Engineering Future Opportunities at K Through Estate Planning
Stetson Society member Merrill Squiers ’92 had a Kalamazoo College experience that was simultaneously atypical and yet quintessentially K.
A self-described “terrible overachiever” in high school, Squiers graduated early from Delton Kellogg Schools with some community college courses under his belt. He started at K in spring term, straddling the classes of 1991 and 1992.
In addition to his unusual start at K, Squiers participated in the 3/2 Engineering Program. He spent three years at K, followed by two years at Michigan Technological University, ending up with a B.S. in engineering and a B.A. in physics. Squiers stayed on at Michigan Tech and completed a Master of Science in Electrical Engineering.
Yet in many ways, Squiers’ experiences were classic K. While studying physics and engineering, he sang in the choir and got involved in the theatre department, mainly on the technical side. He brought that liberal arts mindset with him when he headed to the Upper Peninsula.
“I can contrast K with Michigan Tech, where I ended up being one of the few engineers who did theatre there, because of my experience at K,” Squiers said. “That was interesting. I never expected to be the lead singer in a musical, but there you go.”
Squiers also experienced the rigorous academics and the breadth and depth of the K liberal arts approach in ways that prepared him well for his future.
“K was incredibly demanding, and it provided a level of academic diversity that I hadn’t experienced in a small-town Class C high school,” Squiers said. “It was a tough school. Then when I went to engineering school, I felt incredibly prepared for anything they could throw at me. It wasn’t until I got into grad school that I actually was thoroughly challenged again.”
Since earning his master’s degree from Michigan Tech, Squiers has worked at Cybernet Systems Corporation in Ann Arbor. He credits his K experience with instilling communication skills that serve him well in tech fields, which are notoriously weak in that area.
“I write a lot of successful proposals in my job that win money for my company and help me succeed,” Squiers said. “I can be put on the spot, talk to customers and understand what they need, and be able to translate that into something very real. I think the diversity of my K experience provided me with a lot of tools that—while I didn’t understand it at the time—later on prepared me for being a productive citizen.”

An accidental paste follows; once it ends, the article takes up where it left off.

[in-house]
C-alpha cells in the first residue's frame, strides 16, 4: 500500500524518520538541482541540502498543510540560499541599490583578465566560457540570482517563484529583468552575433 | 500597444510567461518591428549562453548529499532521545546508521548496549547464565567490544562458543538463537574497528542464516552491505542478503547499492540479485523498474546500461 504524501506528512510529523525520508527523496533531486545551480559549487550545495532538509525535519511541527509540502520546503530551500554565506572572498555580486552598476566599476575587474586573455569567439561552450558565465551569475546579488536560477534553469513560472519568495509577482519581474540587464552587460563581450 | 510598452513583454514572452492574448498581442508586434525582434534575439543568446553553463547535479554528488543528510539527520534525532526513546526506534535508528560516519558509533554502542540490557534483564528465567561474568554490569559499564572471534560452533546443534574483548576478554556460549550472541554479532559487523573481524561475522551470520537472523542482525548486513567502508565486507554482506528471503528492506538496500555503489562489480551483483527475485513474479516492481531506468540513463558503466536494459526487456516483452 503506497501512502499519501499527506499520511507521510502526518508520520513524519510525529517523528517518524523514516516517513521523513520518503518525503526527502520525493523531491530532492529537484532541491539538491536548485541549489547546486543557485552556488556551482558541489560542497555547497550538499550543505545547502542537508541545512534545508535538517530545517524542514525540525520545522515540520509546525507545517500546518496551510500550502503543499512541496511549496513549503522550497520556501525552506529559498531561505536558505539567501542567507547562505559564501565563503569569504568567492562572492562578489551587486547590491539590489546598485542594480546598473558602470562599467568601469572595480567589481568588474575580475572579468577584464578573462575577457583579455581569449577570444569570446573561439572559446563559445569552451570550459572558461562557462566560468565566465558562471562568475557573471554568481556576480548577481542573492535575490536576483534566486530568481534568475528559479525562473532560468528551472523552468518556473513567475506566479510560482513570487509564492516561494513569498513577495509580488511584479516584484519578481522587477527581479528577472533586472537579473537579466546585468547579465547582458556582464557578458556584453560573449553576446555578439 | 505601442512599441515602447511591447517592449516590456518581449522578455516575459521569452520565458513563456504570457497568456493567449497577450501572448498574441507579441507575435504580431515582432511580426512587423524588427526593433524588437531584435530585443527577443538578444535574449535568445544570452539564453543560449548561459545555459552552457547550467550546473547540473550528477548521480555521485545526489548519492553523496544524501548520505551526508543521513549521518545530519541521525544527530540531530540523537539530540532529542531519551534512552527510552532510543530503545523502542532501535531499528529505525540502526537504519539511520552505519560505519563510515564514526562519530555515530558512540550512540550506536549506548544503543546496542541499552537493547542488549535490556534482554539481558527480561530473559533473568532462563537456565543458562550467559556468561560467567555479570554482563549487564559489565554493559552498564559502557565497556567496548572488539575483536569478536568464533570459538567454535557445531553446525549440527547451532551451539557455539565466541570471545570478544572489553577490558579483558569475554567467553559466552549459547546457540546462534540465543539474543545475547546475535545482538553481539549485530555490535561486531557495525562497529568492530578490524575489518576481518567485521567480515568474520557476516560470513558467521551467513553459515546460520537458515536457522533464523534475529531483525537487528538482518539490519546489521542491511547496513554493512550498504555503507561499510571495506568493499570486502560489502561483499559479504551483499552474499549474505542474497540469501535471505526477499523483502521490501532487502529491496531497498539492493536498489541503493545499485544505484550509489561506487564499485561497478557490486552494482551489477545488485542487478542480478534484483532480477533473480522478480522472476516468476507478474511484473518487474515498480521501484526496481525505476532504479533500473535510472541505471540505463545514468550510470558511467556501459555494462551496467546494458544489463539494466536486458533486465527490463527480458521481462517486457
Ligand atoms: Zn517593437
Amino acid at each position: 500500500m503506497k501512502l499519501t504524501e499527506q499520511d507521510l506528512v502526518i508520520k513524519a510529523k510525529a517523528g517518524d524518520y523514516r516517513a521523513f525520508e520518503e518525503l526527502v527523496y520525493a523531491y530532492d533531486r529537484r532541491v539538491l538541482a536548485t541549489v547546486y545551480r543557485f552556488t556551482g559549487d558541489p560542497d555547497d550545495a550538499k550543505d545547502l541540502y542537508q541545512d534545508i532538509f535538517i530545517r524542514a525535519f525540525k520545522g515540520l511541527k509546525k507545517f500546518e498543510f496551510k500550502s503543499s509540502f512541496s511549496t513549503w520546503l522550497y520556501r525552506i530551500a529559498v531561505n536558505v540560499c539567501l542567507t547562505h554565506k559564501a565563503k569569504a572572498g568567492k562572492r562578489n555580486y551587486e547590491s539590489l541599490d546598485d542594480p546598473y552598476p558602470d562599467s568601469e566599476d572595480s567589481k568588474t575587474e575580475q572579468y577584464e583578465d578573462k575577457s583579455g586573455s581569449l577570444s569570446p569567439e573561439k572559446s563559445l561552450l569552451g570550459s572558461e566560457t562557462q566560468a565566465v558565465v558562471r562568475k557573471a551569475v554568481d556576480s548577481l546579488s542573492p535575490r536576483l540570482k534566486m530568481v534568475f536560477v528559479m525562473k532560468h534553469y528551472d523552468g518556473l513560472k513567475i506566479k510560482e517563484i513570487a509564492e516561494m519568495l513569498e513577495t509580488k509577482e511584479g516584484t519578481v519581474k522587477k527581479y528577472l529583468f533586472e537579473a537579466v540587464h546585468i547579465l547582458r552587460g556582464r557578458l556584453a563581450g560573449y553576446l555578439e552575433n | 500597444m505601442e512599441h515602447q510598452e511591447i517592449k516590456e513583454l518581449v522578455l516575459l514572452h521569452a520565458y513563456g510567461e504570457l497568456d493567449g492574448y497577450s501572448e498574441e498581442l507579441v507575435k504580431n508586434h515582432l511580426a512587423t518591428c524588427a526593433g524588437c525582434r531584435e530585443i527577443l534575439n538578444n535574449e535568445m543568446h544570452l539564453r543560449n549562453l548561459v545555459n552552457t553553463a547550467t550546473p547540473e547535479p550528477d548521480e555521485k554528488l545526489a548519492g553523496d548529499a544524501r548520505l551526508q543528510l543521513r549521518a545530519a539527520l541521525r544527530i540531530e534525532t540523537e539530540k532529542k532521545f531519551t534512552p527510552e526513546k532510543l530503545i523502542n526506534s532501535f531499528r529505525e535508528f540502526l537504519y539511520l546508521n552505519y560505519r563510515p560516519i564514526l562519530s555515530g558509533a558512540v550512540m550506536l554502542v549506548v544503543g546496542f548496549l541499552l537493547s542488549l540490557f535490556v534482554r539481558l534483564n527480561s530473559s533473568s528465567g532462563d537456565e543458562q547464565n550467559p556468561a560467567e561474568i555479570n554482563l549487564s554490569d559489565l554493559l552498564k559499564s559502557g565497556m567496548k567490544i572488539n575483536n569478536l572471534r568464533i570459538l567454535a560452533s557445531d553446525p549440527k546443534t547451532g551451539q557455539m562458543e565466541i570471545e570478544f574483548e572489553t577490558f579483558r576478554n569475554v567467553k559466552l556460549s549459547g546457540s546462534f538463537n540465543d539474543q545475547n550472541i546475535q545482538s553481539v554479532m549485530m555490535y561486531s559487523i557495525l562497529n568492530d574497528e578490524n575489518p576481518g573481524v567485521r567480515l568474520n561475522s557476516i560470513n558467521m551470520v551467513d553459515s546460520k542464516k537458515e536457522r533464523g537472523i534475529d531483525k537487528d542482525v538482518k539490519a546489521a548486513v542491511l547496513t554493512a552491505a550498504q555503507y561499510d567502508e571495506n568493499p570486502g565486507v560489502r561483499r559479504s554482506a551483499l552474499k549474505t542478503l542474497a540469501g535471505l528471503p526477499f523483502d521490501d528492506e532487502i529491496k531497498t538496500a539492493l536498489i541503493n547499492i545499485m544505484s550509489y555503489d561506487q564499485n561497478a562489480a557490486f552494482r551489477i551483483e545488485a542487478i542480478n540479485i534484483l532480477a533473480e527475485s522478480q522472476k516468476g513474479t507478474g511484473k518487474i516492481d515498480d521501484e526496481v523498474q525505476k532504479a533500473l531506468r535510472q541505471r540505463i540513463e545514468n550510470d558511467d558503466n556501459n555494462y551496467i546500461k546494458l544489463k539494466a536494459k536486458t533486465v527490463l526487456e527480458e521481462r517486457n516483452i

He enjoys both his work, which is varied and involves a lot of prototyping and one-off projects, and the people he works with. He also does technical and website work for a nonprofit based in Cleveland.
Squiers chooses to give back to K in appreciation of the opportunities he had and in recognition of the rising cost of higher education.
“I know that college has gotten a lot more expensive than when I was there,” he said. “I was pretty lucky that even after three years of K, two years of Michigan Tech, and grad school, I was able to pay off my student loans pretty quickly. If at all possible, I’d like to help somebody else be in that situation where they can get a solid education and not be burdened by all this crazy student debt.”
To build on his outright philanthropy during his lifetime, Squiers has listed K as a partial beneficiary of his trust. He has opted to make his gift unrestricted, which will enable the College to direct the funds to K’s highest priorities when the gift is ultimately received.
“I'm never going to have children, and I wanted to do something that would have a positive influence on people into the future. Giving to K seemed like the best choice for my estate to give forward in appreciation of the opportunities I had.”
For more information about estate gifts and planned giving at Kalamazoo College, contact Andy Miller at firstname.lastname@example.org or 269.337.7327.
Information contained herein was accurate at the time of posting. The information on this website is not intended as legal or tax advice. For such advice, please consult an attorney or tax advisor. Figures cited in any examples are for illustrative purposes only. References to tax rates include federal taxes only and are subject to change. State law may further impact your individual results. Kalamazoo College does not currently issue charitable gift annuities in Alabama, Arkansas, California, Florida, Hawaii, Maryland, New Jersey, New York, North Dakota, Tennessee, or Washington. Oklahoma residents: A charitable gift annuity is not regulated by the Oklahoma Insurance Department and is not protected by a guaranty association affiliated with the Oklahoma Insurance Department. South Dakota residents: Charitable gift annuities are not regulated by and are not under the jurisdiction of the South Dakota Division of Insurance.